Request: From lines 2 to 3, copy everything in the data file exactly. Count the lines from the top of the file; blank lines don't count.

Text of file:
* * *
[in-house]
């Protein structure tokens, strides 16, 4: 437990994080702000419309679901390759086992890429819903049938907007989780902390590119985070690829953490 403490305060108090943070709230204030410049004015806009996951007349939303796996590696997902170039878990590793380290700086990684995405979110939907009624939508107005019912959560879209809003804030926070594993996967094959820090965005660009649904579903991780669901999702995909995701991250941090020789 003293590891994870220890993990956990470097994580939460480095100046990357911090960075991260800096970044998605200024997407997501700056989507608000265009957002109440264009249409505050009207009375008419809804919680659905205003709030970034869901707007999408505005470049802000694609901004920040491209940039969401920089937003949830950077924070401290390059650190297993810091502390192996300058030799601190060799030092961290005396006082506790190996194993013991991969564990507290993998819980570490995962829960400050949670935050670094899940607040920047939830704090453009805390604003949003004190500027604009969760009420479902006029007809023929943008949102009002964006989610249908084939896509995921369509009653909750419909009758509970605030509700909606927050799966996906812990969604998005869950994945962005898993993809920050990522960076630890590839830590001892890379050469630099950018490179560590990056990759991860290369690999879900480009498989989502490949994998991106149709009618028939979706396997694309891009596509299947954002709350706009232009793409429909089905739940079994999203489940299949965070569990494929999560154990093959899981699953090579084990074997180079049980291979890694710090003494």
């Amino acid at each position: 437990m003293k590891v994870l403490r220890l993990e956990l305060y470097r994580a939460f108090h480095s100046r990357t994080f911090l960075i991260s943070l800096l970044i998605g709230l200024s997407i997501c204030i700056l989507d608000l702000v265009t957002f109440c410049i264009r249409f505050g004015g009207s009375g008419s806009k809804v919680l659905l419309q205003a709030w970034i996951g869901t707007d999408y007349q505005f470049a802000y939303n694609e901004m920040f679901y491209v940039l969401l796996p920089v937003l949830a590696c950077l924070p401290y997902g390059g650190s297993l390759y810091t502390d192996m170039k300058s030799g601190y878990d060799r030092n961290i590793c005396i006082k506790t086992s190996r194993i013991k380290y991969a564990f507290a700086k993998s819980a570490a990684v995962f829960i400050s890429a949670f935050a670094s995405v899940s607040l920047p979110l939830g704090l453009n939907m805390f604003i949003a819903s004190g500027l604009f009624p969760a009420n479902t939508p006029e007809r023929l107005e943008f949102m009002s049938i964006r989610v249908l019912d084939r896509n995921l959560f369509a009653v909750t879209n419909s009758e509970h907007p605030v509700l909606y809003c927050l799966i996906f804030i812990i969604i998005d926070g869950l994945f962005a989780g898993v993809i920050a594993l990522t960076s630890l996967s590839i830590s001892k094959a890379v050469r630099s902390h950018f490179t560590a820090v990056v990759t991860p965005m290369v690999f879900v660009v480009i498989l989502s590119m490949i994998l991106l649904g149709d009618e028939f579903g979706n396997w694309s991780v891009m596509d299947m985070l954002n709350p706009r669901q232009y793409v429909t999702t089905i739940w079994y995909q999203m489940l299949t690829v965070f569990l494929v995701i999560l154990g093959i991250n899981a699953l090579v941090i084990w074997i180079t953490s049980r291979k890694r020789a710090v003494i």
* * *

């Protein structure tokens, strides 16, 4: 437990994080702000419309679901390759086992890429819903049938907007989780902390590119985070690829953490 403490305060108090943070709230204030410049004015806009996951007349939303796996590696997902170039878990590793380290700086990684995405979110939907009624939508107005019912959560879209809003804030926070594993996967094959820090965005660009649904579903991780669901999702995909995701991250941090020789 003293590891994870220890993990956990470097994580939460480095100046990357911090960075991260800096970044998605200024997407997501700056989507608000265009957002109440264009249409505050009207009375008419809804919680659905205003709030970034869901707007999408505005470049802000694609901004920040491209940039969401920089937003949830950077924070401290390059650190297993810091502390192996300058030799601190060799030092961290005396006082506790190996194993013991991969564990507290993998819980570490995962829960400050949670935050670094899940607040920047939830704090453009805390604003949003004190500027604009969760009420479902006029007809023929943008949102009002964006989610249908084939896509995921369509009653909750419909009758509970605030509700909606927050799966996906812990969604998005869950994945962005898993993809920050990522960076630890590839830590001892890379050469630099950018490179560590990056990759991860290369690999879900480009498989989502490949994998991106149709009618028939979706396997694309891009596509299947954002709350706009232009793409429909089905739940079994999203489940299949965070569990494929999560154990093959899981699953090579084990074997180079049980291979890694710090003494």
């Amino acid at each position: 437990m003293k590891v994870l403490r220890l993990e956990l305060y470097r994580a939460f108090h480095s100046r990357t994080f911090l960075i991260s943070l800096l970044i998605g709230l200024s997407i997501c204030i700056l989507d608000l702000v265009t957002f109440c410049i264009r249409f505050g004015g009207s009375g008419s806009k809804v919680l659905l419309q205003a709030w970034i996951g869901t707007d999408y007349q505005f470049a802000y939303n694609e901004m920040f679901y491209v940039l969401l796996p920089v937003l949830a590696c950077l924070p401290y997902g390059g650190s297993l390759y810091t502390d192996m170039k300058s030799g601190y878990d060799r030092n961290i590793c005396i006082k506790t086992s190996r194993i013991k380290y991969a564990f507290a700086k993998s819980a570490a990684v995962f829960i400050s890429a949670f935050a670094s995405v899940s607040l920047p979110l939830g704090l453009n939907m805390f604003i949003a819903s004190g500027l604009f009624p969760a009420n479902t939508p006029e007809r023929l107005e943008f949102m009002s049938i964006r989610v249908l019912d084939r896509n995921l959560f369509a009653v909750t879209n419909s009758e509970h907007p605030v509700l909606y809003c927050l799966i996906f804030i812990i969604i998005d926070g869950l994945f962005a989780g898993v993809i920050a594993l990522t960076s630890l996967s590839i830590s001892k094959a890379v050469r630099s902390h950018f490179t560590a820090v990056v990759t991860p965005m290369v690999f879900v660009v480009i498989l989502s590119m490949i994998l991106l649904g149709d009618e028939f579903g979706n396997w694309s991780v891009m596509d299947m985070l954002n709350p706009r669901q232009y793409v429909t999702t089905i739940w079994y995909q999203m489940l299949t690829v965070f569990l494929v995701i999560l154990g093959i991250n899981a699953l090579v941090i084990w074997i180079t953490s049980r291979k890694r020789a710090v003494i």